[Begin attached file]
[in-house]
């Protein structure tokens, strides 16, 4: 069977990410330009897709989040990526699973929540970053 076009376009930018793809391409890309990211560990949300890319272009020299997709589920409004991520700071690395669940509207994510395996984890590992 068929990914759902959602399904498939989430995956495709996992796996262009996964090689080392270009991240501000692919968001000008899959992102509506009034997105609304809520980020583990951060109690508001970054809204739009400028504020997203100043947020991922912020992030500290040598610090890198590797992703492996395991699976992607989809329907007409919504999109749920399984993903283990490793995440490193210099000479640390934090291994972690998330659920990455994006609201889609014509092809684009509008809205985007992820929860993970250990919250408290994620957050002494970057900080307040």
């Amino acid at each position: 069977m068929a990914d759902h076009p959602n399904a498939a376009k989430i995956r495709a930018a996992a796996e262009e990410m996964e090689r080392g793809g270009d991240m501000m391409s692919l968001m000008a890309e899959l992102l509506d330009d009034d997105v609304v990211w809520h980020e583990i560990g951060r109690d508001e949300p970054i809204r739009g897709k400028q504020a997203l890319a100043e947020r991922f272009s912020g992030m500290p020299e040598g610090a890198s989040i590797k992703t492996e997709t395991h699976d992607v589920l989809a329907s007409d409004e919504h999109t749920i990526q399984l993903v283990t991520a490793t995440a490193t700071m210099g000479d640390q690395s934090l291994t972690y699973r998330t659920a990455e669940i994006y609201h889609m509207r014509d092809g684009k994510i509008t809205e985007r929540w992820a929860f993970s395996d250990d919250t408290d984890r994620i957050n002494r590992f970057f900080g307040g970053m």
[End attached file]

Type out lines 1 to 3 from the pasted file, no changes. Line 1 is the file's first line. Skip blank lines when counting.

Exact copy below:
[in-house]
């Protein structure tokens, strides 16, 4: 069977990410330009897709989040990526699973929540970053 076009376009930018793809391409890309990211560990949300890319272009020299997709589920409004991520700071690395669940509207994510395996984890590992 068929990914759902959602399904498939989430995956495709996992796996262009996964090689080392270009991240501000692919968001000008899959992102509506009034997105609304809520980020583990951060109690508001970054809204739009400028504020997203100043947020991922912020992030500290040598610090890198590797992703492996395991699976992607989809329907007409919504999109749920399984993903283990490793995440490193210099000479640390934090291994972690998330659920990455994006609201889609014509092809684009509008809205985007992820929860993970250990919250408290994620957050002494970057900080307040």
């Amino acid at each position: 069977m068929a990914d759902h076009p959602n399904a498939a376009k989430i995956r495709a930018a996992a796996e262009e990410m996964e090689r080392g793809g270009d991240m501000m391409s692919l968001m000008a890309e899959l992102l509506d330009d009034d997105v609304v990211w809520h980020e583990i560990g951060r109690d508001e949300p970054i809204r739009g897709k400028q504020a997203l890319a100043e947020r991922f272009s912020g992030m500290p020299e040598g610090a890198s989040i590797k992703t492996e997709t395991h699976d992607v589920l989809a329907s007409d409004e919504h999109t749920i990526q399984l993903v283990t991520a490793t995440a490193t700071m210099g000479d640390q690395s934090l291994t972690y699973r998330t659920a990455e669940i994006y609201h889609m509207r014509d092809g684009k994510i509008t809205e985007r929540w992820a929860f993970s395996d250990d919250t408290d984890r994620i957050n002494r590992f970057f900080g307040g970053m």